Leading a sedentary lifestyle, including having a desk job, elevates the risk for heart failure. While the idea that being a couch potato can hinder a person’s overall health is fairly obvious, they are not the only people at risk. As jobs shift from more hands-on, physically demanding work to computer and technology jobs that are office-based, workers find themselves sitting for longer periods of time. Tight deadlines and late nights require people to spend far too many hours sitting at a desk or hunched over a laptop. People who sit down most of the day to perform their jobs are just as much at risk as couch potatoes.
A study by CA scientists at Kaiser Permanente was recently published in Circulation: Heart Failure, The American Heart Association’s journal. The study focused solely on men. The results show that sitting more than five hours a day increased their risk of heart failure by 34 percent. Considering the fact that people who have desk jobs often sit far longer than that, this news is significant in terms of preventing heart failure. Participants with higher activity levels had a lower risk level.
A separate study on women found similar results. Information was used from the Women’s Health Initiative Observational Study to find out how damaging it is for women to sit for long hours every day. They discovered that women who sat more than 10 hours per day increased their risk of heart disease. Furthermore, the risk is elevated in women who don’t exercise, those who are overweight or obese and women who are over 70. These results are a warning to those at a higher risk to take added precautions to maintain a healthy heart.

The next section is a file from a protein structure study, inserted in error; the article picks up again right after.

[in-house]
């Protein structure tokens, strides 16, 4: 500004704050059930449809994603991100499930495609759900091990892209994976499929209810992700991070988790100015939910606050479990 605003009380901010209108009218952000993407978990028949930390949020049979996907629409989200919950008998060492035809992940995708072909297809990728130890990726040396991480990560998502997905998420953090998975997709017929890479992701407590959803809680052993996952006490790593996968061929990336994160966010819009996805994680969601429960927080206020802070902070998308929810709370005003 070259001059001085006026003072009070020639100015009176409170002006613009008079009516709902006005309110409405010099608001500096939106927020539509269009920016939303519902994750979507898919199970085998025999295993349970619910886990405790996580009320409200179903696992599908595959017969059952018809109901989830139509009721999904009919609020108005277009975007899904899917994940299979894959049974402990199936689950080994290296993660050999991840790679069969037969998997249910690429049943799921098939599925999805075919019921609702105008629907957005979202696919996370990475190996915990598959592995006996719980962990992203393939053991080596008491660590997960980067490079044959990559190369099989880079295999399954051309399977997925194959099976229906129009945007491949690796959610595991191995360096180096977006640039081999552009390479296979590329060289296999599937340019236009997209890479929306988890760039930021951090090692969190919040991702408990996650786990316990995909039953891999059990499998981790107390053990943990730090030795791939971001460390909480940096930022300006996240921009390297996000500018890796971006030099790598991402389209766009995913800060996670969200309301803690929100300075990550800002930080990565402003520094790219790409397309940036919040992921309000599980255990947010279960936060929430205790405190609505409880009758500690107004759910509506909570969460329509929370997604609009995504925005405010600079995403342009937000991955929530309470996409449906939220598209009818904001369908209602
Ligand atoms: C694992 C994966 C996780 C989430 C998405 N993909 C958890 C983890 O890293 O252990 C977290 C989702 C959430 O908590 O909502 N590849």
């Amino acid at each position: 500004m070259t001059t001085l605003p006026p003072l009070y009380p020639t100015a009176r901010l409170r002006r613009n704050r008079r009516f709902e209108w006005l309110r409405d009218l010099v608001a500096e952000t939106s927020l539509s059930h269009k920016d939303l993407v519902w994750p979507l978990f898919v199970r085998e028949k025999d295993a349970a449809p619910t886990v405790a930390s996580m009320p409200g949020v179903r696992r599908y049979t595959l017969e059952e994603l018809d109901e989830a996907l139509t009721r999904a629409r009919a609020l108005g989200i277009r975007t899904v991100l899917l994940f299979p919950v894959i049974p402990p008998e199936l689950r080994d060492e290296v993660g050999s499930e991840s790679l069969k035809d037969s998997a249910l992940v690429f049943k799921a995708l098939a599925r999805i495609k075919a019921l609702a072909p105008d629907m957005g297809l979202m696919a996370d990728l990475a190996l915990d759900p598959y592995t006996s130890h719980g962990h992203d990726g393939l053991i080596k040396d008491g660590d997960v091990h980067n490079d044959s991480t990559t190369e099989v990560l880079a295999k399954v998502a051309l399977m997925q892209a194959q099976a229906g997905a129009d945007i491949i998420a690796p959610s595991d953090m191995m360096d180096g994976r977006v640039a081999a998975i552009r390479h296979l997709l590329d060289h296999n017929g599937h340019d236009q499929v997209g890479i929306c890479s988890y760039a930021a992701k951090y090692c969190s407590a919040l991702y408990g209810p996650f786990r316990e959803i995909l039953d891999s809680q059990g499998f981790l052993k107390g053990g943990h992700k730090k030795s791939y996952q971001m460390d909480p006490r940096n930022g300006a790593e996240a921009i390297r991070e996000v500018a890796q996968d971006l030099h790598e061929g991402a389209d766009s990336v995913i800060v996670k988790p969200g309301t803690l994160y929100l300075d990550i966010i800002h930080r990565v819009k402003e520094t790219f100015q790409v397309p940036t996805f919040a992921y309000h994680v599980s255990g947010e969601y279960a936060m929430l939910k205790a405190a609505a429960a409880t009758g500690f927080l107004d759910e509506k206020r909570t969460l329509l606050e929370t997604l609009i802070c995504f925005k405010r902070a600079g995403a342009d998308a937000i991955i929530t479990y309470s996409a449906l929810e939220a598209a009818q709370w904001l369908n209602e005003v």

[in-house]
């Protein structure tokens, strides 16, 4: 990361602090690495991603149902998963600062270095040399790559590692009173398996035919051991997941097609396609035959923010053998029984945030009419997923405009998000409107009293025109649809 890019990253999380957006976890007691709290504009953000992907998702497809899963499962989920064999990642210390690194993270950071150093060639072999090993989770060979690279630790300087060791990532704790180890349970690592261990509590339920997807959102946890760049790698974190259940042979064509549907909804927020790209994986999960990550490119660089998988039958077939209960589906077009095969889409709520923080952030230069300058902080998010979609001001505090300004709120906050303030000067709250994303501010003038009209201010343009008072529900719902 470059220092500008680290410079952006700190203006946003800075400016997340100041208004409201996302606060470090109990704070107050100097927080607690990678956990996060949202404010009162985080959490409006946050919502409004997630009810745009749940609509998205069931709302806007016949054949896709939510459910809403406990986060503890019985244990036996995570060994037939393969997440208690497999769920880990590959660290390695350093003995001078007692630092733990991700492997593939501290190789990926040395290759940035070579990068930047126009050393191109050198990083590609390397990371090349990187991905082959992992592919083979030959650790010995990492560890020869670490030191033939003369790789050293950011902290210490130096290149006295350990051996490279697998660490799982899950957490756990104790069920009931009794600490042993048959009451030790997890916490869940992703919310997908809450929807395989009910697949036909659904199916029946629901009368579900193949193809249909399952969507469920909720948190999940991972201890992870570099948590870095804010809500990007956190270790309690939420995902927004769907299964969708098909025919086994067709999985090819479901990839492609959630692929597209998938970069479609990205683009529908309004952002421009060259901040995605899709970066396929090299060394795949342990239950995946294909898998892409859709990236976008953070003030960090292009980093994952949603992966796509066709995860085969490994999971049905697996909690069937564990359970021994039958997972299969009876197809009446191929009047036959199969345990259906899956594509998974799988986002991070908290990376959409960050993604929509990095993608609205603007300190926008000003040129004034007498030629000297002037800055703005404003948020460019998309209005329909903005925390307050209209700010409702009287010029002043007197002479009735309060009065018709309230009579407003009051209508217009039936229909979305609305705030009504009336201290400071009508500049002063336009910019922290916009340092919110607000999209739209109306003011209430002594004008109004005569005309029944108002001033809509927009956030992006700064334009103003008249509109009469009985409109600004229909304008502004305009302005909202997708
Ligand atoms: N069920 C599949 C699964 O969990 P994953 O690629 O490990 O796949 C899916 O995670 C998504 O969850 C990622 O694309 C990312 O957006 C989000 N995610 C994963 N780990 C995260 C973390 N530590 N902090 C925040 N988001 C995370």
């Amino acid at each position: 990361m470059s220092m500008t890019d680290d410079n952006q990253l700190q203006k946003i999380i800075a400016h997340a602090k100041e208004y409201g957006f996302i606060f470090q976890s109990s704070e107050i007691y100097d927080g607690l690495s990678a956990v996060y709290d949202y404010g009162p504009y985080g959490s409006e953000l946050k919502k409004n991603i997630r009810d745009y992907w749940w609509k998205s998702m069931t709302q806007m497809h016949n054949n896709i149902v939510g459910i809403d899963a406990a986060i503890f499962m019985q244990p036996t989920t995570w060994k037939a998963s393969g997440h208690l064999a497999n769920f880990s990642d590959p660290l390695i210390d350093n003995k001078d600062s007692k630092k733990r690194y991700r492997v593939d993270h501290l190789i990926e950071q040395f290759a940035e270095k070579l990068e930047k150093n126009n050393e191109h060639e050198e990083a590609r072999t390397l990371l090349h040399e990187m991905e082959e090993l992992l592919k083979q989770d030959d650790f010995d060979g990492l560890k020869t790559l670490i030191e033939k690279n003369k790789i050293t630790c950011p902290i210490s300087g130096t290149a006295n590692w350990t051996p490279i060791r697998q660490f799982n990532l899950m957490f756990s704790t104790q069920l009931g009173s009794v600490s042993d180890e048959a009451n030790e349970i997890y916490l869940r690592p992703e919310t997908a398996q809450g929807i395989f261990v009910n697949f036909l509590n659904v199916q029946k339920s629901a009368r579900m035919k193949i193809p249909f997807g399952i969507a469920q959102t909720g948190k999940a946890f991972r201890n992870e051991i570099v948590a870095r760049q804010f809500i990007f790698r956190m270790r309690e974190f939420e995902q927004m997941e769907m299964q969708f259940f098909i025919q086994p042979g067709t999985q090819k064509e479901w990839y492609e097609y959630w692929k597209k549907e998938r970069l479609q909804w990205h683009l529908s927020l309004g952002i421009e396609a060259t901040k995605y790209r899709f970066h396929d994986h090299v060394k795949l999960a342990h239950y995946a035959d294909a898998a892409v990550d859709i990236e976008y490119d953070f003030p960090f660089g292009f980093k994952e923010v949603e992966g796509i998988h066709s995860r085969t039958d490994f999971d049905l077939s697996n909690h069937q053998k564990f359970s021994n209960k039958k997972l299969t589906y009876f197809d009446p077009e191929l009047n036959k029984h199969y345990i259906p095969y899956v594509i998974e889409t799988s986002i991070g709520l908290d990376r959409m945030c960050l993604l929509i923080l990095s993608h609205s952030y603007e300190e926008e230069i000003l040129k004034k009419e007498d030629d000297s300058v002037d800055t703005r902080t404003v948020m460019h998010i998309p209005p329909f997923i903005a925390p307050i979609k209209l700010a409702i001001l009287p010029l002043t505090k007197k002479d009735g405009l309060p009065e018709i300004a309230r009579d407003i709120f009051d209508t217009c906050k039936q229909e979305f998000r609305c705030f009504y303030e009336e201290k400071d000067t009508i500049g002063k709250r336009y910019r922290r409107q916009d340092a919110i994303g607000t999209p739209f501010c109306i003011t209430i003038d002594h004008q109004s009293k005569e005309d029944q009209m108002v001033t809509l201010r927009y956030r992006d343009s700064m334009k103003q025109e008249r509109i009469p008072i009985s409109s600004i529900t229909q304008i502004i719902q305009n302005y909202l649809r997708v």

Signs of heart failure include fatigue, shortness of breath, high blood pressure, valve disease and a heart attack. All of these can occur when the body doesn’t get enough oxygen. These symptoms are not only associated with the elderly or inactive, however. Even those who exercise are at a higher risk for heart failure if they sit too long on a regular basis. Desk jobs are just as dangerous as watching TV for extended periods of time because they elevate their risk for heart failure.
Desk jobs may be unavoidable in certain lines of work, but they don’t need to lead to heart failure. Staying active outside of the office is vital. Physical fitness is the best way to protect the heart from damage. Small changes throughout the work day can also make a big difference. It is recommended that people get up at least once an hour. This can include climbing stairs to visit a restroom on another floor, taking a short walk around the office, stretching or even simply standing at the desk while working.
Both men and women with desk jobs have an elevated risk for heart disease. Sitting too long contributes to a sedentary lifestyle, which has long been associated with poor health. Daily exercise can’t undo the effects of sitting for long periods of time, but it is the best defense against heart failure.
By Tracy Rose